Once your neurologist suspects or confirms your diagnosis as Krabbe disease, it’s important to get connected to the right experts. Due to the complexity of this rare disease, it’s likely your care team has never encountered another patient with this condition. It’s imperative that your family member receives the most innovative options for treatment and management of the disease.
The following have been identified as leaders in the care and clinical management of Krabbe disease. As a rare disease organization, we are grateful for each of the below experts whom are well known around the world for their program and can meet the extensive medical needs of patients with Krabbe disease.
Dr. Maria Escolar
Director, Program for the Study of Neurodevelopment in Rare Disorders Children's Hospital of Pittsburgh of UPMC
Associate Professor of Pediatrics at The University of Pittsburgh
Dr. Maria Escolar is a world-renowned pediatrician, clinical professor, and researcher, specialized in pediatric neurodevelopmental disabilities. She is the Founder and Director of the Program for the Study of Neurodevelopment in Rare Disorders (NDRD) at Children’s Hospital of the University of Pittsburg Medical Center (UPMC). This clinic offers comprehensive neurodevelopment assessments and treatment plans that span several therapeutic disciplines, ranging from hearing tests to physical therapy and palliative care for those affected by Krabbe disease. Dr. Escolar provides clinical services and expertise to more than 150 patients affected by this disease.
In 2010, to keep research moving forward in Krabbe disease, Dr. Escolar formed the Krabbe Translational Research Network (KTRN). The KTRN has successfully brought together many individuals, from a wide range of disciplines and institutions across the globe, to collaborate, share date, and accelerate new treatments or a cure for Krabbe disease. Together, they develop better ways of understanding, diagnosing, and treating Krabbe disease. To read an in-depth review of Dr. Escolar’s training and work, please visit the Children’s Hospital of UPMC.
Dr. Joanne Kurtzberg
Jerome S. Harris Professor of Pediatrics, Director, The Marcus Center for Cellular Cures at Duke University Medical Center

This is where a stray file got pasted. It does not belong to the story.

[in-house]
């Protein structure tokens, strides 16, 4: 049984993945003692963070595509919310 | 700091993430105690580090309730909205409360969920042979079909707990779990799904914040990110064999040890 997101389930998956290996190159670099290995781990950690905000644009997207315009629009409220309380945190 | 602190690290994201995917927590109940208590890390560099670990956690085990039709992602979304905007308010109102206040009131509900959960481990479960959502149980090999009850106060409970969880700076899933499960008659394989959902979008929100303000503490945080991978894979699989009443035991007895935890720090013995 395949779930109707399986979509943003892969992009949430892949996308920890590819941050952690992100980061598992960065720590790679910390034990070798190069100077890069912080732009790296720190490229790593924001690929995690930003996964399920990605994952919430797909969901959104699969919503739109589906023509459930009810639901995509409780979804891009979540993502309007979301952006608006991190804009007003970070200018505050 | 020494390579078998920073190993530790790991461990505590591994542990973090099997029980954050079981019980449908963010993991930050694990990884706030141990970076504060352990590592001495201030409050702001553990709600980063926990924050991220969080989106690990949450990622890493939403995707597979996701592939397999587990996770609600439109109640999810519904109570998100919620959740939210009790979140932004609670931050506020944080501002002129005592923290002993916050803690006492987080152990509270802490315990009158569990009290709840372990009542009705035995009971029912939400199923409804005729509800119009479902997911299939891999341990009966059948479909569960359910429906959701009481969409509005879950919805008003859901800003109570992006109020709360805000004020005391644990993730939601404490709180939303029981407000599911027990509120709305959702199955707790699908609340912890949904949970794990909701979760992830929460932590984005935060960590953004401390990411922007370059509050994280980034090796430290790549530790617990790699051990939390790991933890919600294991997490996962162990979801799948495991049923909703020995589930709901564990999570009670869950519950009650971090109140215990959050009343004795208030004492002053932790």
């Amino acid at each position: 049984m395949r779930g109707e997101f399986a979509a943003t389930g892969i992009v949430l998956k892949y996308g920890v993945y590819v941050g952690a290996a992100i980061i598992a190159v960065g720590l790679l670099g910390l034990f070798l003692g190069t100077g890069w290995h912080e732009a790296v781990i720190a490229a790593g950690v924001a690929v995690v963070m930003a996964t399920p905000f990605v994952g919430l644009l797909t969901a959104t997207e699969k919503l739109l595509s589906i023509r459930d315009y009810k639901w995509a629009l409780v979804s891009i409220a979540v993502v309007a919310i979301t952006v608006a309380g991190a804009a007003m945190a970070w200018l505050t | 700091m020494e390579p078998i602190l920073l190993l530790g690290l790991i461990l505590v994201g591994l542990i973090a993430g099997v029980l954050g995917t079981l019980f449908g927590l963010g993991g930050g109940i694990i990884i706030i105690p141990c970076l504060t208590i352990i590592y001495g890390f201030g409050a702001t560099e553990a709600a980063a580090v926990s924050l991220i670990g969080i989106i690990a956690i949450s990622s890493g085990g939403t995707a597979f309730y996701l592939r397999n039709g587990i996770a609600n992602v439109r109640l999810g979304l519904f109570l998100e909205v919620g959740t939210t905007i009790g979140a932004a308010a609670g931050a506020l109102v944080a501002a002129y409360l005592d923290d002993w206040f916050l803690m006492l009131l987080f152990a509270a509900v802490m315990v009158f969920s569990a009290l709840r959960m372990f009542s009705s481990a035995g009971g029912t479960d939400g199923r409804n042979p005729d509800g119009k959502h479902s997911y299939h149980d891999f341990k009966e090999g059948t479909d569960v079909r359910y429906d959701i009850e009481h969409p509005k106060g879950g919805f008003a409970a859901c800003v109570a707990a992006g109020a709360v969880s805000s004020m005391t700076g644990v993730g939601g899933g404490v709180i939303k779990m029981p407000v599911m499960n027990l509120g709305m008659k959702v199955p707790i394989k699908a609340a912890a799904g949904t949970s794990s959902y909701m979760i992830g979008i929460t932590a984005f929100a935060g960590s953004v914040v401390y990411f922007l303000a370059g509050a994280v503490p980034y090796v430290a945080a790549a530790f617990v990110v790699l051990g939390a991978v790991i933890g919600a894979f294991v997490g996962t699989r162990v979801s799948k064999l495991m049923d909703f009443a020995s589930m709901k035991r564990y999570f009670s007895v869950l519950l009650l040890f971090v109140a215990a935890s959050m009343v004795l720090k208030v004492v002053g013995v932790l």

Dr. Joanne Kurtzberg is an internationally renowned expert in pediatric hematology\oncology, pediatric blood and marrow transplantation, umbilical cord blood banking and transplantation, and novel applications of cord blood in the emerging fields of cellular therapies and regenerative medicine. Since 1990 she has served as the director of the Pediatric Blood and Marrow Transplant (PBMT) Program at Duke University Medical Center. The PBMT program has transplanted over 60 patients affected by Krabbe Disease. Dr. Kurtzberg current research is focused on finding ways to use cord blood cells to help children with Krabbe disease and other leukodystrophies. To learn more about Dr. Joanne Kurtzberg please visit Duke University Medical Center.
Dr. Paul Orchard
Dr. Paul Orchard is the Medical Director of the Inherited Metabolic & Storage Disease Program and a Professor in the Department of Pediatrics, Division of Blood and Marrow Transplantation at the University of Minnesota. The program, based at the Pediatric Specialty Care Journey Clinic, is routinely recognized as one of the most experienced for treating severe rare genetic diseases. He is interested in the use of hematopoietic stem cell transplantation (HSCT) and other cell therapies for inherited metabolic diseases, as well as combination therapy to improve outcomes. He also has been exploring methods to modify the transplant process to decrease the toxicity associated with transplant, as well as the use of gene therapy approaches. More information about Dr. Orchard, his education and research can be found by visiting the Pediatric Blood and Marrow Transplant Center at the U of MN.
Dr. Paul Szabolcs
Chief, Division of Blood and Marrow Transplantation and Cellular Therapies Professor, Pediatrics, University of Pittsburgh School of Medicine
Dr. Paul Szabolcs is the Chief of Pediatric Transplantation and Cellular Therapies division at the Children’s Hospital of the University of Pittsburgh Medical Center (UPMC). Dr. Szabolcs has completed many cord blood transplants on patients with Krabbe disease at UPMC, the youngest being just a few weeks old. He is currently designing and testing reduced-toxicity transplantation regimens for patients with life-threatening inherited conditions that lead to bone marrow failure in neurodegenerative conditions like Krabbe disease. To learn more about Dr. Szabolcs training and research at UPMC, please visit The Center for Rare Disease Therapy.